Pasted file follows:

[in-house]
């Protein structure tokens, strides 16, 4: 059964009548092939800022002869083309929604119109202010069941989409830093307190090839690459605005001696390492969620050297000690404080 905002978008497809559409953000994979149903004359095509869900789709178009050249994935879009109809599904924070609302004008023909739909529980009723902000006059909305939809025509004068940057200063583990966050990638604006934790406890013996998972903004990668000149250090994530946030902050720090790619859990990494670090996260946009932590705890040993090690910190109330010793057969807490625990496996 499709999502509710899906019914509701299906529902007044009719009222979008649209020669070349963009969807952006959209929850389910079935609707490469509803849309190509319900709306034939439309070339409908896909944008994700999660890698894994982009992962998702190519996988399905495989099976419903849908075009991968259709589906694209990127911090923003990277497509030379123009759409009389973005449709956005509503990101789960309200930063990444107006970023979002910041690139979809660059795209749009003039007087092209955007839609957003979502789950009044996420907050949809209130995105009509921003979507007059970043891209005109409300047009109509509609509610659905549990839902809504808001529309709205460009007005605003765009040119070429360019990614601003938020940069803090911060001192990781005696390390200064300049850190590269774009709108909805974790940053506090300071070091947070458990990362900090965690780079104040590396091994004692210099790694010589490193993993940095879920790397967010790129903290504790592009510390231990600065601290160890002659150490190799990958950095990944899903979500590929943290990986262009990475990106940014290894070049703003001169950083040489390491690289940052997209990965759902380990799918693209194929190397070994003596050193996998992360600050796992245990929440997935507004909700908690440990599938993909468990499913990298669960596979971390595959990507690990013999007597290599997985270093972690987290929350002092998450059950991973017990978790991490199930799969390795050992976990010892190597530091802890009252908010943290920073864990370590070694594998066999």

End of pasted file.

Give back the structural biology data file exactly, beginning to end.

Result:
[in-house]
């Protein structure tokens, strides 16, 4: 059964009548092939800022002869083309929604119109202010069941989409830093307190090839690459605005001696390492969620050297000690404080 905002978008497809559409953000994979149903004359095509869900789709178009050249994935879009109809599904924070609302004008023909739909529980009723902000006059909305939809025509004068940057200063583990966050990638604006934790406890013996998972903004990668000149250090994530946030902050720090790619859990990494670090996260946009932590705890040993090690910190109330010793057969807490625990496996 499709999502509710899906019914509701299906529902007044009719009222979008649209020669070349963009969807952006959209929850389910079935609707490469509803849309190509319900709306034939439309070339409908896909944008994700999660890698894994982009992962998702190519996988399905495989099976419903849908075009991968259709589906694209990127911090923003990277497509030379123009759409009389973005449709956005509503990101789960309200930063990444107006970023979002910041690139979809660059795209749009003039007087092209955007839609957003979502789950009044996420907050949809209130995105009509921003979507007059970043891209005109409300047009109509509609509610659905549990839902809504808001529309709205460009007005605003765009040119070429360019990614601003938020940069803090911060001192990781005696390390200064300049850190590269774009709108909805974790940053506090300071070091947070458990990362900090965690780079104040590396091994004692210099790694010589490193993993940095879920790397967010790129903290504790592009510390231990600065601290160890002659150490190799990958950095990944899903979500590929943290990986262009990475990106940014290894070049703003001169950083040489390491690289940052997209990965759902380990799918693209194929190397070994003596050193996998992360600050796992245990929440997935507004909700908690440990599938993909468990499913990298669960596979971390595959990507690990013999007597290599997985270093972690987290929350002092998450059950991973017990978790991490199930799969390795050992976990010892190597530091802890009252908010943290920073864990370590070694594998066999």